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PDRF launches brown bag on crowd management; Highlights importance during emergencies

Simulating the movement of a crowd density
PDRF - Simulating the movement of a crowd density of 7-persons-per-square-meter

QUEZON CITY — The Philippine Disaster Resilience Foundation (PDRF) recently organized a Brown Bag Session on Effective Crowd Management during Emergencies and Special Events in Quezon City to strengthen the risk management plans of the private sector, government, and other stakeholders.

Fifty-three (53) participants from the private sector, local government units (LGUs), academe, and non-government organizations (NGOs) participated in the pioneering session of the PDRF Brown Bag on crowd management.

“We faced many kinds of disasters: typhoons, earthquakes, volcanic eruptions, [and] even armed conflicts. But crowd control is one thing [we also need to prepare with]. It’s a unique type of threat that we might face someday, and it could be very unexpected,” said PDRF President Butch Meily.

During the session, Operations Director Arnel Capili highlighted the goal of the Brown Bag in promoting socialization among various sectors and stakeholders through a learning series, allowing the exchange of knowledge and insights about certain topics among participants. As per this session, participants were engaged in simulation activities, commonly occurring in crowds, that could potentially lead to emergencies. Resource persons also presented local and international case studies to highlight the critical role of crowd management in events and disaster emergencies. Hence, the scope of the emergency was expanded to include an unforeseen factor, unmanaged crowds, as a secondary hazard.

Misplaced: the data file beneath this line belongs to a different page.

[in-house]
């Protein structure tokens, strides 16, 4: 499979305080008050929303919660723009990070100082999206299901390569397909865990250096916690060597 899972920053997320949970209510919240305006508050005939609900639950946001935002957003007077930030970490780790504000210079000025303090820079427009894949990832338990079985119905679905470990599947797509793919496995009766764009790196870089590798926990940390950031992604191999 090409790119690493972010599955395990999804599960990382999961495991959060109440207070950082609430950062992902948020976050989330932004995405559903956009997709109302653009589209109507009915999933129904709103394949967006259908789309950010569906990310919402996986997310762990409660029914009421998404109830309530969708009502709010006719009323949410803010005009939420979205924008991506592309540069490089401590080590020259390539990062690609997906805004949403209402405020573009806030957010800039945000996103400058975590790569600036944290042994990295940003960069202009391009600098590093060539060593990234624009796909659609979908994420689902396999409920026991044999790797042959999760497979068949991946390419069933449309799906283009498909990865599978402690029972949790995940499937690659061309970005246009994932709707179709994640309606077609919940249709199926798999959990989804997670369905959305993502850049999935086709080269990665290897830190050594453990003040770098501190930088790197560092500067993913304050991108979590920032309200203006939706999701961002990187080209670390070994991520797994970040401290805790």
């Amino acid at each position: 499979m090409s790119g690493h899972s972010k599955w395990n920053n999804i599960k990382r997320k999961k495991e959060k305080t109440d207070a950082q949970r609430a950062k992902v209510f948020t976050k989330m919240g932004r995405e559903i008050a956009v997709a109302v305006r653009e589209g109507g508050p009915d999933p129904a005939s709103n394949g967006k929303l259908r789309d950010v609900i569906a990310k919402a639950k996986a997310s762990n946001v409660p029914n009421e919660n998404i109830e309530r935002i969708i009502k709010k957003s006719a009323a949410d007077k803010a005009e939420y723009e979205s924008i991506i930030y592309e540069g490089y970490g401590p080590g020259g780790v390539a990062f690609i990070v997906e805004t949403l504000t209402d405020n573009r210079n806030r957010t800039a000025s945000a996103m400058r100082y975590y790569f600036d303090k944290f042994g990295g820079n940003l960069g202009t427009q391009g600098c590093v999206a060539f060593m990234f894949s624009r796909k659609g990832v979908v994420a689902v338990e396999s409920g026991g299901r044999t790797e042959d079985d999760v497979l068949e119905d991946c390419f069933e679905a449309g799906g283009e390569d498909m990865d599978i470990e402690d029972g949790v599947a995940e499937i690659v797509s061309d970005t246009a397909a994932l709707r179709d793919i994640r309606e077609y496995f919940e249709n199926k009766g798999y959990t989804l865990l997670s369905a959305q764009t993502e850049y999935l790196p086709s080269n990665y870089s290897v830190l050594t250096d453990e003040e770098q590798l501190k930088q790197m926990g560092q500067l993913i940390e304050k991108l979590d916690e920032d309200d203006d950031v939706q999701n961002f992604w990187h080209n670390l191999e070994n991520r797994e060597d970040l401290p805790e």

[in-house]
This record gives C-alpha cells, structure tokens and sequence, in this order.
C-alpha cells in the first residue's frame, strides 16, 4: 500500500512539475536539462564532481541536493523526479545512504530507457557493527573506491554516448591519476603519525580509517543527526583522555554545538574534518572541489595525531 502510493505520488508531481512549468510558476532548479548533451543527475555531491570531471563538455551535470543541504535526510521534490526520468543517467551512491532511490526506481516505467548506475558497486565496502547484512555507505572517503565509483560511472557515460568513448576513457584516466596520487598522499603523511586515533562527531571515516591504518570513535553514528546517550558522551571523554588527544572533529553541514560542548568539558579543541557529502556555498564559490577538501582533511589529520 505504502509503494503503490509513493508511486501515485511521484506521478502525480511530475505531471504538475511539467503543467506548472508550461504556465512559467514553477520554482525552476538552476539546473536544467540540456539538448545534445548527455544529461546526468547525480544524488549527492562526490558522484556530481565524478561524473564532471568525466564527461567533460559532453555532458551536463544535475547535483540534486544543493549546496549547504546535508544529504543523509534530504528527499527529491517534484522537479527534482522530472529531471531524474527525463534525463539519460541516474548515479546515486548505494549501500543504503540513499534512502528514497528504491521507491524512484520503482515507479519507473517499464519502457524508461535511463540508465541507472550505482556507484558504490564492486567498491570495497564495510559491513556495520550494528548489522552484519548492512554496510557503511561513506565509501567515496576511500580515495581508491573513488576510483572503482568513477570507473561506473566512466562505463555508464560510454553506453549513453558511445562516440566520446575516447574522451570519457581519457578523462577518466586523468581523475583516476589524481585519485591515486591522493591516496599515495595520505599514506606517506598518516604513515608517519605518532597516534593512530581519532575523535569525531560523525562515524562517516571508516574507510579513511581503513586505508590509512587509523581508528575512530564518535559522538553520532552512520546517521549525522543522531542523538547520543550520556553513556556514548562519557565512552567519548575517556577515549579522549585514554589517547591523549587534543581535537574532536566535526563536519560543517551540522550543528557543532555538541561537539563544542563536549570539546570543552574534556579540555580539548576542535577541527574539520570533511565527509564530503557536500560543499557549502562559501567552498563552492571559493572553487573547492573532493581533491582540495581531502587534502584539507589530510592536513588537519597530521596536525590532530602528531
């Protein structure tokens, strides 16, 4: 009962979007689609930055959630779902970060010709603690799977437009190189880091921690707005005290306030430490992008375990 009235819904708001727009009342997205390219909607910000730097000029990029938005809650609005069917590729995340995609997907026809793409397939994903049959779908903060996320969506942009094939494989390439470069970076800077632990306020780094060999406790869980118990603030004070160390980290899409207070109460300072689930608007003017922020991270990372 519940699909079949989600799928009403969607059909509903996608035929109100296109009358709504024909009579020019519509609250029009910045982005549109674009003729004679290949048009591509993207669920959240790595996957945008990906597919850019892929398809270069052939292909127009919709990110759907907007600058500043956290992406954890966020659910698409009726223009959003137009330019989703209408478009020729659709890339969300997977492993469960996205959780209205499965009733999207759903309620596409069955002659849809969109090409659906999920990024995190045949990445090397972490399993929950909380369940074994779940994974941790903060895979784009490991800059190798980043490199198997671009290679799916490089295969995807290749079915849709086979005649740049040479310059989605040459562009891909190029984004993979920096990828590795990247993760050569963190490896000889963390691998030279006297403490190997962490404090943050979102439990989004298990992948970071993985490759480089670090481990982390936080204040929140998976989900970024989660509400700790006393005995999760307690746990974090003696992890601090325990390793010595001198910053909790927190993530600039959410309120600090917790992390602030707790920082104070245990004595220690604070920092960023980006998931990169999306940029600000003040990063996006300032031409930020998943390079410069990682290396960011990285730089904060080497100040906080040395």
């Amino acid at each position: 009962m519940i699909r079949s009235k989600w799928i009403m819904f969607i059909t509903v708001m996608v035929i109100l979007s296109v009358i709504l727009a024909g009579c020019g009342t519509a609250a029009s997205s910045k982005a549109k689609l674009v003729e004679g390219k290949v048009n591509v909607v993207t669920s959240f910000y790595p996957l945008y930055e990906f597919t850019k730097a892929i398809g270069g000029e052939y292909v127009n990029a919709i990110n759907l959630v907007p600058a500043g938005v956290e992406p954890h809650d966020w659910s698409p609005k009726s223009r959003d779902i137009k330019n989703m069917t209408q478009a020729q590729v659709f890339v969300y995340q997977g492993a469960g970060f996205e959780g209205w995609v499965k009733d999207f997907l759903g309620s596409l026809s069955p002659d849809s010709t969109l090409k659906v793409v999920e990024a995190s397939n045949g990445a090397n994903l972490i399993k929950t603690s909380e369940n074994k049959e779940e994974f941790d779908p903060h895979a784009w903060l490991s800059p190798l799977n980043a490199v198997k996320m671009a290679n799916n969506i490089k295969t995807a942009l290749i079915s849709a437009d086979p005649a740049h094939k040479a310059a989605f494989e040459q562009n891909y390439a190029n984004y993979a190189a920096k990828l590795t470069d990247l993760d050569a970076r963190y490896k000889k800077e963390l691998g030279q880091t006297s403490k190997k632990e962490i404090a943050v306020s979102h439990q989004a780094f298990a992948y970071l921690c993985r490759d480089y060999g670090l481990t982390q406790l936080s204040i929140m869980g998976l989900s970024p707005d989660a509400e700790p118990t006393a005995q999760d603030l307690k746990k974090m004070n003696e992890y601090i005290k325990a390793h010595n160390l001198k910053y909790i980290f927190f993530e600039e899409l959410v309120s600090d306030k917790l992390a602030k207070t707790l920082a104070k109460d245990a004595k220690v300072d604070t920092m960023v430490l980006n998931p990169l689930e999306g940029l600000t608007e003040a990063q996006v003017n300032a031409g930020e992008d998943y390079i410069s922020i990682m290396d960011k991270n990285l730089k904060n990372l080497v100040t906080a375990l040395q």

Security and Emergency Management Professional, Martin Aguda Jr., CEM emphasized that crowd management is a unique and necessary topic in disaster risk and emergency management.

“I would say that this is a very unique topic in the field of [disaster risk reduction]. ‘Related ba s’ya sa DRR or emergency management?’, Yes, it is. It’s a form of crowd disaster,” Aguda Jr. said.

“The idea is to ensure na yung gusto naming ma-establish sa Makati na ‘culture of preparedness’, you make disaster resilience a way of life – If that is our vision in Makati, we’ll have to make sure that Makati wants to be seen na pinupuntahan o mapapakinabangan hindi lang ng mga regular naming residente o mga regular na pumupunta don. [Kundi] pati yung mga gumagawa ng mga simpleng event, o bonggang event, they will still feel safe wherever [in Makati] they are.” said Liza Vell Ramos, Research and Planning Chief at Makati Disaster Risk Reduction Management Office.

Given the positive feedback received during the training, Capili expressed hopes to have this series progress into more sessions in the future.

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